English Summaries (05-06/2018)

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Elina Weiste, Sanna Vehviläinen, Timo Leino & Jaana Laitinen

Interactional practices of occupational health checkups: Comparison before and after training intervention

Regular health check-ups are a key tool in occupational health. Their goal is to prevent work-related diseases and symptoms and to promote workers’ health and work ability. To achieve this goal, the counseling skills of occupational health nurses are of great importance. This study is part of a project in which occupational health nurses were provided a short training intervention to increase their skills in counseling interaction. As a part of the project, three nurses video-recorded a total of 16 health checkups prior to and after the training intervention. Using conversation analysis, this paper investigates how plans related to health and the ability to work are discussed prior to and after the training intervention.

Prior to the training, the nurse topicalized a problematic matters potentially worthy of advice by questioning, and following the client’s response, attended to the problem through third-position advice. In many cases such advice was given to a client who had not identified anything problematic when it had been his or her previous turn. After the intervention, the discussions that followed were still mainly constructed around questioning and giving advice, but they displayed more sequential variation: when the client’s response contained any indication of problematic behavior, the nurses, rather than offering advice, formulated or validated the client’s situation. Training counseling skills seems to be beneficial in better targeting advice to the client’s concerns and needs.

Keywords: advice, health checkup, counseling interaction, occupational-health clinic, training intervention

Anni Tiitinen, Elina Weiste, Johanna Ruusuvuori & Jaana Laitinen

Interactional mechanisms explaining the experiences of peer support in group counseling

Peer support has been shown to be an effective counseling technique. In this study, we investigate peer support at the micro level of interaction by conducting a comparative conversation analytic case study. The data consist of five video-recorded processes of group counseling for female small-scale entrepreneurs. The aim of these structured, solution-focused groups was to promote the participants’ work ability and healthy lifestyles. The analysis was based on the participants in one group having reported in a survey that they had experienced less peer support compared to others. We aim to understand the interactional phenomena that could be linked to this difference in the participants’ experiences. We focus on the ways in which participants show empathy with each other.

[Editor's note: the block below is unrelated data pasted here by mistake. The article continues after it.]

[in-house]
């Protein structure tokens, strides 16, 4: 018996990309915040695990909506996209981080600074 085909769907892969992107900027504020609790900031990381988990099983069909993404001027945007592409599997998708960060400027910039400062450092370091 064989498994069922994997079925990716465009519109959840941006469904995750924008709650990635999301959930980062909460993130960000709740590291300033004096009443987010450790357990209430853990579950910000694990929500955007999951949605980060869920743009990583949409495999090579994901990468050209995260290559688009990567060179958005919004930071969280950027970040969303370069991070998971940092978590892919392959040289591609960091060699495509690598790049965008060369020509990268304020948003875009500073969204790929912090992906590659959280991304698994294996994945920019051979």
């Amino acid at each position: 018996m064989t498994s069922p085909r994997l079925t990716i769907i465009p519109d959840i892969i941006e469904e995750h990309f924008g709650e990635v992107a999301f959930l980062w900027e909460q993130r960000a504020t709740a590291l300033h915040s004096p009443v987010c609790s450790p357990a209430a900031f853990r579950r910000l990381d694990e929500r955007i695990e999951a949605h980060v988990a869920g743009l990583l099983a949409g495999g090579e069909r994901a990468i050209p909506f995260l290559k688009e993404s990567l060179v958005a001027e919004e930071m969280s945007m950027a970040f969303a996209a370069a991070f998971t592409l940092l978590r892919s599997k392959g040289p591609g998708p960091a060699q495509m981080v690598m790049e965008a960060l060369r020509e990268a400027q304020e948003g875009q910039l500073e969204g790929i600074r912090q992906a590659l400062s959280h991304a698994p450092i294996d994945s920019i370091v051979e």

The results show that a strong orientation towards discussing each group members’ experiences one at a time makes spontaneous commenting on each other’s experiences difficult. Taking a turn to talk in the middle of discussing another participant’s experiences requires extra interactional effort. If the group members are not prepared to be active in breaking the structure of counseling, the possibilities to produce responses that show empathy are limited. This highlights the significance of counselors’ practices of creating opportunities for the participants to share experiences. The results underline the importance of understanding the detailed mechanisms of interaction to be able to evaluate group counseling.

Keywords: conversation analysis, empathy, group counseling, peer support

Sanna Vehviläinen & Kimmo Svinhufvud

Defining the working problem at study psychologists’ consultations

This study examines how the working problem is constructed at study psychologists’ consultations between study psychologists and students. Determining the working problem is a central activity at the first meetings. Shared understanding of the working problem is also viewed as a core element in building a successful alliance. Our analysis shows how this activity is constructed in the study psychologist consultation interaction and how the participants participate in it. Our data consisted of video recorded consultations between individual students and study psychologists, and our method was conversation analysis. Our analysis presents two strategies for arriving at a shared working problem. The problem can be addressed as already having been determined right from the beginning. However, the student has the opportunity to describe the situation during the consultation. A more typical strategy is that the study psychologist presents a ”working problem suggestion”, based on hearing the student’s description of the problematic situation. The student either accepts or evades the suggestion. Those suggestions that get an accepting response present a clear suggestion for the working problem and its focus, and refer to future work together. Also, they are shaped so as to indicate they are based on what the student has said, thus attributing epistemic authority to the student. The suggestion that receives an evasive response differs in terms of the above-mentioned elements.